TORONTO -- Customers who had already made purchases and were waiting to take home their vehicles were in shock after learning that the popular General Motors dealership in Toronto had shut its doors.

The Dean Myers Chevrolet at 3180 Dufferin Street in North York has been placed in receivership on Wednesday after failing to repay debt.

“I had put down $25,000 on my dream car, a new 2020 Corvette,” Terry Mangal told CTV News Toronto. “Now I have no idea what is happening with my money or my car.”

A security guard was watching over an empty parking lot at the Dean Myers Chevrolet dealership on Wednesday. There were a few cars on the other side of the building.

Terry Mangal

A sign rests on the locked door, which says the dealer had been placed in receivership.

The Ontario Motor Vehicle Industry Council (OMVIC) which regulates vehicle sales in the province told CTV News Toronto that it’s very unusual for such a large dealership to go out of business.

The council’s spokesperson Terry O’Keefe said he has heard from seven other customers and expects there may be more people affected. In one case, he said a customer paid $77,000 for a brand new GMC Yukon and was planning to pick it up soon.

“The dealership requested payment in full for the Yukon. The person was going to take possession of the vehicle the next day and the doors [of the dealership] were locked,” O’Keefe said.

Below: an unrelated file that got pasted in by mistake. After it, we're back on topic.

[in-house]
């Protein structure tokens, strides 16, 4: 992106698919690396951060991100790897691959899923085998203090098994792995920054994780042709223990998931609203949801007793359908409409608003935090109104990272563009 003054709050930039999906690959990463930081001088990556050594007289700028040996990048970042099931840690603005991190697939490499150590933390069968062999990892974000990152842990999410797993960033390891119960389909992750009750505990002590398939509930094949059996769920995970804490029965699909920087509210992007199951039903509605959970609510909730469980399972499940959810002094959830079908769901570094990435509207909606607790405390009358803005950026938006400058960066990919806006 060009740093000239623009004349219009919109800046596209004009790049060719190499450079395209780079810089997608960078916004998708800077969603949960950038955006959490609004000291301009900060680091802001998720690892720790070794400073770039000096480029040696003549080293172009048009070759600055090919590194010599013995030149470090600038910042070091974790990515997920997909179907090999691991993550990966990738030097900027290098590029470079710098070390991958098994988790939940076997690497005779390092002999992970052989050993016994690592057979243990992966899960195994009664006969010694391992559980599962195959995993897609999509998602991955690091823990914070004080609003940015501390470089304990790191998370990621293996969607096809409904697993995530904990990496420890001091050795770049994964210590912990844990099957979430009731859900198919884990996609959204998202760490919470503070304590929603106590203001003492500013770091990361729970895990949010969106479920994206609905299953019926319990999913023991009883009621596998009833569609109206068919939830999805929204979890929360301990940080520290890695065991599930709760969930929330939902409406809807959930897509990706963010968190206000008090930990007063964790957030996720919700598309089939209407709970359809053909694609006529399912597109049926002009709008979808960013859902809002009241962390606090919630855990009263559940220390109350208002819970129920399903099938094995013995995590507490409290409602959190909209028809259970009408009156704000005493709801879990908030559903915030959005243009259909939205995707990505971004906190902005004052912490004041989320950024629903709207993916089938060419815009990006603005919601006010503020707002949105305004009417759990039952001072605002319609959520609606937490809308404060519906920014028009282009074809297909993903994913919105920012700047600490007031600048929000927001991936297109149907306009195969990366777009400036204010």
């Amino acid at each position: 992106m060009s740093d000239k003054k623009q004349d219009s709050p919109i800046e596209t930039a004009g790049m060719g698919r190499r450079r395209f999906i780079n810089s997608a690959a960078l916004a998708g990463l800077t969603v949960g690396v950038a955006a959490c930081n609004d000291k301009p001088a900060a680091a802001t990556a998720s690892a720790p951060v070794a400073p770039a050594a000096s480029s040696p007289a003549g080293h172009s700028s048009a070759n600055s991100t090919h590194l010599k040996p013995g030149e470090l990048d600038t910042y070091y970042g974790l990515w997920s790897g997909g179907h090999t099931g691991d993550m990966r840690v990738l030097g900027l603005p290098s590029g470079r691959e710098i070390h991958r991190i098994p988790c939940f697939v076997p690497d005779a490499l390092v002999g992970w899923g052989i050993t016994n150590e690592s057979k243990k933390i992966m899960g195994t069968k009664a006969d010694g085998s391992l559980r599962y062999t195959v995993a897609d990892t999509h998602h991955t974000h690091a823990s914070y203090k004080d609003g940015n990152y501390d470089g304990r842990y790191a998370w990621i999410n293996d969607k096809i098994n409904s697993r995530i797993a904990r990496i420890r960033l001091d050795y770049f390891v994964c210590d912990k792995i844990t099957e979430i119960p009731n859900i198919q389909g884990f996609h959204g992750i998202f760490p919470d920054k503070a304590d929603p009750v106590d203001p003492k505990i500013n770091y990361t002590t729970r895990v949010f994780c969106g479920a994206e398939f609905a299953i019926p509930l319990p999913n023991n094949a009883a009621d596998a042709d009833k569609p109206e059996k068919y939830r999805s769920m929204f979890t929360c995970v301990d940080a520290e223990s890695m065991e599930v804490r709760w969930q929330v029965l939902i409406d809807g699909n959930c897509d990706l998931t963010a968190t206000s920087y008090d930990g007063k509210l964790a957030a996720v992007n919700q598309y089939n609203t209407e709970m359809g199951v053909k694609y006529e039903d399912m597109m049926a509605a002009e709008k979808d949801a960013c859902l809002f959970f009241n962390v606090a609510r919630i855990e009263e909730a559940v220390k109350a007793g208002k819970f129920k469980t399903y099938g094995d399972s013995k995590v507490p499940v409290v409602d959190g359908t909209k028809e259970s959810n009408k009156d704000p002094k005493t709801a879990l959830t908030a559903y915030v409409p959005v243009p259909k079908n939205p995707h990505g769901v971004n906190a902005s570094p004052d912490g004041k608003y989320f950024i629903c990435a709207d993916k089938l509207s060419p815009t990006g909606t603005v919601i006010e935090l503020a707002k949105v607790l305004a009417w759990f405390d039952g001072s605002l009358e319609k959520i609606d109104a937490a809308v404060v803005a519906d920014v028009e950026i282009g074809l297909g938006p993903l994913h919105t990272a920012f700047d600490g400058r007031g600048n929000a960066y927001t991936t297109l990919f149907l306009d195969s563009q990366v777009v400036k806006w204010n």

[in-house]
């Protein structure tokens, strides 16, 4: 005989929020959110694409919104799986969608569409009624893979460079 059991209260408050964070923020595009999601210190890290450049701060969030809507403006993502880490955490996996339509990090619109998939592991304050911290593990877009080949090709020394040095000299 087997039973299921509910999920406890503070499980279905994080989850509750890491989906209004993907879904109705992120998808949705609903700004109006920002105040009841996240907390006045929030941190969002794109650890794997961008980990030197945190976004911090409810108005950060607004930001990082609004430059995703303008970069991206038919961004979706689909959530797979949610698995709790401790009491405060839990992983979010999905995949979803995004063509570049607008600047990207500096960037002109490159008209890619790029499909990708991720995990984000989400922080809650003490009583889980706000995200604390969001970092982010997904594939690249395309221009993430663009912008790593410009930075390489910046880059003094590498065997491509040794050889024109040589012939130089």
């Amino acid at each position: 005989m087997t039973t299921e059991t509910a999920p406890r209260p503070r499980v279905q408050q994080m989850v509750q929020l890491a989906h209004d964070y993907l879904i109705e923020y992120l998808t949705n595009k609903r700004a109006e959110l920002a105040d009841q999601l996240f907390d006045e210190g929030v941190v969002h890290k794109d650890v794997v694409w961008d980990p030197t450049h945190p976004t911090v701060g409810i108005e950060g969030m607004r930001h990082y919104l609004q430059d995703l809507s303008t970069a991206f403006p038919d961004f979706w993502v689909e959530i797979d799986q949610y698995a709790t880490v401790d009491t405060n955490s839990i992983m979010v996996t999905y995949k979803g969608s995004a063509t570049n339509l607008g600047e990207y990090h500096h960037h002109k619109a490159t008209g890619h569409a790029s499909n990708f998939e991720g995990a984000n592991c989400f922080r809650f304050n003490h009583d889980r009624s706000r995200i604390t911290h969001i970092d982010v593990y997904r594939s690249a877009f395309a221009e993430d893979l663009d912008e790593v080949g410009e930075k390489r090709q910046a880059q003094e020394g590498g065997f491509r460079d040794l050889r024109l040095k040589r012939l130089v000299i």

CTV News Torontoreached out to the dealership but did not receive a response.

The Toronto-based dealership was placed in receivership on application by the Royal Bank of Canada (RBC), which said it is owed $9.2 million.

In its application, RBC said an audit conducted by the bank revealed the company had been selling vehicles without remitting the required repayments to RBC as required under its financing agreement.

Terry O’Keef

“There are customers who have paid deposits and haven't received their vehicles,” he said. “We also have concerns about people who have purchased extended warranty and protection plans."

There may also be issues with customers who have traded in cars, or bought used cars that could have liens placed on them. OMVIC is advising anyone affected to contact the receiver, OMVIC and General Motors Canada.

Some customers may be eligible to be reimbursed for their losses through OMVIC’s compensation fund, he said. They may be eligible for up to $45,000 for a valid claim.

A spokesperson for General Motors Canada told CTV News that it’s working with the council.

"GM Canada is working with OMVIC to transition these customers to another dealer, find them another vehicle and provide goodwill reimbursements for their lost deposits,” a spokesperson said.